Against all odds : Flash Fiction for the Purposeful Practitioner

Against all Odds

Of all the places I thought I would end up on New Year’s Eve, this bowling alley is somewhere on my list, but not today and certainly not in this predicament.

I had planned another quiet evening. Just a quiet night in front of the small screen, with a glass of wine, or two, and some nibbles.

But you came for me.

Suddenly and noisily.

One moment I was sipping my Pinot Grigio and the next I was surrounded by you and your ‘employees’, masked, dressed in black and brandishing weapons.

You tied me up like a worthless parcel that you wanted rid of, and leant down to fix my gaze when you uttered my sentence.

“Useless shits like you shouldn’t lend money you’re incapable of paying back.”

Your kick with that heavy, steel capped boot, drove all the wind from my lungs and mixed it with the expelled liquid contents of my stomach.

So here I am all trussed and hidden behind the pins, one of which has been stuffed with explosives.

You’d love a strike.

I’d love you to miss completely.

I’m fatally afraid that the odds are not in my favour.

(194 including the introductory words)

Photo prompt : public-domain-images-free-stock-photos-alley-ball-bowl.jpg

Written for Flash Fiction for the Purposeful Practitioner. Week #1- 2016. where the requirements are : Create a 200 word flash story using the photo prompt and the provided first sentence (which is optional). This challenge is organised by Roger Shipp. Thanks Roger!

The Pudding : Flash Fiction for Aspiring Writers

Time again for a Flash Fiction for Aspiring Writers entry.

This week’s photo prompt is from © Sonya-Only 100 Words, Thanks Sonya!

The Pudding

Some townsfolk jokingly called it the pudding. Others, more lyrically inclined, referred to it as the Space Capsule that never quite made it back to earth.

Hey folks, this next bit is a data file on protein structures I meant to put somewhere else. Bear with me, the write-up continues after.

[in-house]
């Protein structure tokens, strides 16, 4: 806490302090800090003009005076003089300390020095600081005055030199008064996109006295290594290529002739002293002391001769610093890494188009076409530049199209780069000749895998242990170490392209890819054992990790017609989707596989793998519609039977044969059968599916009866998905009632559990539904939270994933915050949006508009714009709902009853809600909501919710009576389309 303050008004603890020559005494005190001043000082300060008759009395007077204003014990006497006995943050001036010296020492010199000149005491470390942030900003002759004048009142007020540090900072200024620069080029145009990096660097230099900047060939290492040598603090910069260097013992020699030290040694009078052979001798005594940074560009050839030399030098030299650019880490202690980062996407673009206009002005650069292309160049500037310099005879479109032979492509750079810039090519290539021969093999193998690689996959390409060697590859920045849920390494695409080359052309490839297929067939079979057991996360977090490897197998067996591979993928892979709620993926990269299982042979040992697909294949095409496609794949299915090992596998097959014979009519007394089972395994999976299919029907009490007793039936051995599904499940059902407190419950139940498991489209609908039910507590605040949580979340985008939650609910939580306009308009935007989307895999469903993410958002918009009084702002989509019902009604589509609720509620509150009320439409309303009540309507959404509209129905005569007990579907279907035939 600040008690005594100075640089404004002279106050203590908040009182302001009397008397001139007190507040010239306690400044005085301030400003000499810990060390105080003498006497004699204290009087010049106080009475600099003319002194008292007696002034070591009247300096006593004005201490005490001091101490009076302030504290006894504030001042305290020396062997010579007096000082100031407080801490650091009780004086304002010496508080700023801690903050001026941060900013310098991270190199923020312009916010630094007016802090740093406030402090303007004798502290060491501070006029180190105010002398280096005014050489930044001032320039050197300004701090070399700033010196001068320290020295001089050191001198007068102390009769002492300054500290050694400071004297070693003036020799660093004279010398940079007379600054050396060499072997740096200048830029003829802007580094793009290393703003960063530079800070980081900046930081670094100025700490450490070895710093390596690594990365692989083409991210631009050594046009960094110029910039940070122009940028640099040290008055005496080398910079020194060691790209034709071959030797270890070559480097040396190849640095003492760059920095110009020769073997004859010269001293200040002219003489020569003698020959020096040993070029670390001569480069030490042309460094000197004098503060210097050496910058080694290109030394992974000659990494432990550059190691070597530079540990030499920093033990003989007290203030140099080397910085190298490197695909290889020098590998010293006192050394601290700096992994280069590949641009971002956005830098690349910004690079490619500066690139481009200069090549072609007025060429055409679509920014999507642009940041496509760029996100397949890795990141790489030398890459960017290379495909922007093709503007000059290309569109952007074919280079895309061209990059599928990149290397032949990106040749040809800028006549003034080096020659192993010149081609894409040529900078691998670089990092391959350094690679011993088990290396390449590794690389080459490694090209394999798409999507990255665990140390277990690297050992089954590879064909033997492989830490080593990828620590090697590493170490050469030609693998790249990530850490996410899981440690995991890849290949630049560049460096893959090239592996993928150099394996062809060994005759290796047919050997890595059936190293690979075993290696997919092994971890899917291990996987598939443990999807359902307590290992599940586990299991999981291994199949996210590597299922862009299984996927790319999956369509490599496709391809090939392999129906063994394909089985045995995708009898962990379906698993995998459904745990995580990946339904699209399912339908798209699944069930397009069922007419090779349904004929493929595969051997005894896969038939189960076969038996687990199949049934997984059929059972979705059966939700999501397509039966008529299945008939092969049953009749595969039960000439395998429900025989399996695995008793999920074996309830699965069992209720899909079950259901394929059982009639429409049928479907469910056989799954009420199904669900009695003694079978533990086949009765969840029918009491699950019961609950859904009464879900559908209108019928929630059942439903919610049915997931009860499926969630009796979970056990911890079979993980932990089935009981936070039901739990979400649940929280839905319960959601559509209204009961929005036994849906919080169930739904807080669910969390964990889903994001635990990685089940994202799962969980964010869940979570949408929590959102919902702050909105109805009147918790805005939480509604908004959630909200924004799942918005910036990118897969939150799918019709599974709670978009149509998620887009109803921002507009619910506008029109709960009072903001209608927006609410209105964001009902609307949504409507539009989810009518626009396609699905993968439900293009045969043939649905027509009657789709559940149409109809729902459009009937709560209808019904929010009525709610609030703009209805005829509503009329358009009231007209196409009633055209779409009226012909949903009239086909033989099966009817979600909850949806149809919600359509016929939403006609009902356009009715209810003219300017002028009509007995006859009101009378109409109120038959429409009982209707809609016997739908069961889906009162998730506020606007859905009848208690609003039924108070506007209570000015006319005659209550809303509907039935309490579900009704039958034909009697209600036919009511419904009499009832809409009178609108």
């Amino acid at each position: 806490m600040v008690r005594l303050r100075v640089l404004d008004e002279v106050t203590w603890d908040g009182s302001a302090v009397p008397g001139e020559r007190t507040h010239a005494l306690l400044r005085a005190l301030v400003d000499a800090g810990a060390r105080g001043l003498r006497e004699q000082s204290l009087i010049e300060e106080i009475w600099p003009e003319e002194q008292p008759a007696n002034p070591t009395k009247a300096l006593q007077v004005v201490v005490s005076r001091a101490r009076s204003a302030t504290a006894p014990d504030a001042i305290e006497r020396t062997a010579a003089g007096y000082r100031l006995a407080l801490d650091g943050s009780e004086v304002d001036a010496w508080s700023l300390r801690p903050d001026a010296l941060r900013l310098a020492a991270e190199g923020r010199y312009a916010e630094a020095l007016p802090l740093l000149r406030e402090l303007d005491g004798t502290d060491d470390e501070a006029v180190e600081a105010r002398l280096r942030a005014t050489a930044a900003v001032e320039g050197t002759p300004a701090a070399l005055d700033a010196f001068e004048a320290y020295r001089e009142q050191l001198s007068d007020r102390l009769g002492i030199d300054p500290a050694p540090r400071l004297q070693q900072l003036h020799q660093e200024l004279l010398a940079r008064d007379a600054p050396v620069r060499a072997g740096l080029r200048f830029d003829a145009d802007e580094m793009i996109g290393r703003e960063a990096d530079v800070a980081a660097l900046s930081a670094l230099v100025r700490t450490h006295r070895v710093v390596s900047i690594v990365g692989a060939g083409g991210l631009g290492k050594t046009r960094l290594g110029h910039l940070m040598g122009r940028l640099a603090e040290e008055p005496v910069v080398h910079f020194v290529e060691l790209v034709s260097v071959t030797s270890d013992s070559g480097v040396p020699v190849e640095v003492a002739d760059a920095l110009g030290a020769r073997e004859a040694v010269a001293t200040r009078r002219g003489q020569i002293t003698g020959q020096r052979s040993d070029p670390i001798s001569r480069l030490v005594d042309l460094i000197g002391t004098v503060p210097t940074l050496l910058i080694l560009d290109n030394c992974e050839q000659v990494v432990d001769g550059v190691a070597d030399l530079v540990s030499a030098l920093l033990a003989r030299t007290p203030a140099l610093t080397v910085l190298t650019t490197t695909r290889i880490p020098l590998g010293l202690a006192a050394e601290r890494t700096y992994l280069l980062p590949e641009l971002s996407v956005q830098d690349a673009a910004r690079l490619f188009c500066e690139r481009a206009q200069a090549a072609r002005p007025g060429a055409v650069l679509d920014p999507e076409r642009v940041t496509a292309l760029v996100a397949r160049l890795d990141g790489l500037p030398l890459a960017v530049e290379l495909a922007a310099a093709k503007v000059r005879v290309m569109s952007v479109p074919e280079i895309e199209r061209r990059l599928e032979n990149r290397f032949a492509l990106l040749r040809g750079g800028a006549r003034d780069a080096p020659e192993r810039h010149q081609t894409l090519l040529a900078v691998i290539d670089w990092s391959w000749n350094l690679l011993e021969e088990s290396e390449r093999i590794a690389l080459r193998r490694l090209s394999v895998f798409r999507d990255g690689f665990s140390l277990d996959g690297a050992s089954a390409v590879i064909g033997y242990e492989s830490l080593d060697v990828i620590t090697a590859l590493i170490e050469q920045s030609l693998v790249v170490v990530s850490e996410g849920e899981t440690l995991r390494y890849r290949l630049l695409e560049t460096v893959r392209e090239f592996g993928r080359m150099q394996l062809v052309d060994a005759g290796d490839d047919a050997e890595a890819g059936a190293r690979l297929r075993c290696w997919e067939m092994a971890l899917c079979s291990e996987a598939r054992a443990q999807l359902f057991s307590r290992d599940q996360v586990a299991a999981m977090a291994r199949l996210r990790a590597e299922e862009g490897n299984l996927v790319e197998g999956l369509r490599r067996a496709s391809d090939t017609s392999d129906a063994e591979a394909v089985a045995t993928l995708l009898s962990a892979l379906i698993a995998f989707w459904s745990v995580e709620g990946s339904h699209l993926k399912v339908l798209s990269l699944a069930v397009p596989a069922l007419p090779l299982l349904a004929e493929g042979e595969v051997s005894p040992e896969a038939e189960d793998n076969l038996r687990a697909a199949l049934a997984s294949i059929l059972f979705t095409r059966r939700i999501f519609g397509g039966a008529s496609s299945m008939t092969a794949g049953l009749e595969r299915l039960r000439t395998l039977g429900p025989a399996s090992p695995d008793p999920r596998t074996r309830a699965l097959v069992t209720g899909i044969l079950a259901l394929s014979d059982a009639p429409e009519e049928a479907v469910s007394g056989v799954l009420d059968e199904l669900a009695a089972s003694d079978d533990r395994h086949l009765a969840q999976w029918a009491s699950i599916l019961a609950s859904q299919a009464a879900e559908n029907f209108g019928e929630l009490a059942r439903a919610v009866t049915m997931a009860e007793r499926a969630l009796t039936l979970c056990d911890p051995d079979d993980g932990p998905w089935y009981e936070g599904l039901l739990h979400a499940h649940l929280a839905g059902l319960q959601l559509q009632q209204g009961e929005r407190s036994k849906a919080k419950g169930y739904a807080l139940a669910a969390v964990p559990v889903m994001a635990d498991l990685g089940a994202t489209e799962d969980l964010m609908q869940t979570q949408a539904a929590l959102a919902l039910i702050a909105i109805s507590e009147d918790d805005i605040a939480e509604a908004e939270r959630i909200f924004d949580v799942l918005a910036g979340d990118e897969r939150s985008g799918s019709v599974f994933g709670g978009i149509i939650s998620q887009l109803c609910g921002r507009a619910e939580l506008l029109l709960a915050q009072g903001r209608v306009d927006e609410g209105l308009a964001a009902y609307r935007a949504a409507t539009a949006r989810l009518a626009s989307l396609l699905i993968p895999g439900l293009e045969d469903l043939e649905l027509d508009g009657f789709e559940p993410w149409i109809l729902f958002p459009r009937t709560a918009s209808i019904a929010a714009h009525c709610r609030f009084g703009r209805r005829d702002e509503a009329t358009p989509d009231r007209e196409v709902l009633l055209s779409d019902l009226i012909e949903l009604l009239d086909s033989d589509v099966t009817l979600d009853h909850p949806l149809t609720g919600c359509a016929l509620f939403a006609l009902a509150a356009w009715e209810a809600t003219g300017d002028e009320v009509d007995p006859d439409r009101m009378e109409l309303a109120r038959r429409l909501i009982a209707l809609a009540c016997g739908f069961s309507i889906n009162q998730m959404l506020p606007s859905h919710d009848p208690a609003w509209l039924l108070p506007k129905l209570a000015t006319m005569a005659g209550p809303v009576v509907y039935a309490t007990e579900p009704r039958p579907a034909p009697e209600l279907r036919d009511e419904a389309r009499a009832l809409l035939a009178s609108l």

The structure that supported it was tarnished and discoloured, the object itself, a green painted metal droplet with a strange sort of cross at it’s apex, had been up there for as long as I could remember.

I pass by it almost every day but nowadays I no longer really notice it. It’s become invisible and non-existent; just another one of those roadside objects no one heeds.

So why am I telling you this, you might ask?

Because exactly 1 minute and 37 seconds ago, the rusty structure folded and the object fell; fatally trapping me underneath it. There was no warning, no precursory noise.

Excruciating pain.

I just caught a glimpse of my face: agonised, distorted, tongue distended, and eyes bulging, before I left for my next destination.

(156 words)

White Christmas : Sunday Photo Fiction

This story is the final Sunday Photo Fiction challenge for 2015.

The challenge is set by the very discreet Al Forbes. Thanks Al for providing us each week with great photo prompts. The idea is to write a story in around 200 words prompted by the photo (the featured image © A mixed Bag, 2015).

White Christmas

I kept two Japanese vases for years. At first they were displayed in the living room, but then I got tired of them and moved them to a box in the spare room.

On a bitterly cold Christmas Eve, shortly after returning from a skiing holiday, Susan, my eldest, announced that she had sold them on eBay for a few pounds.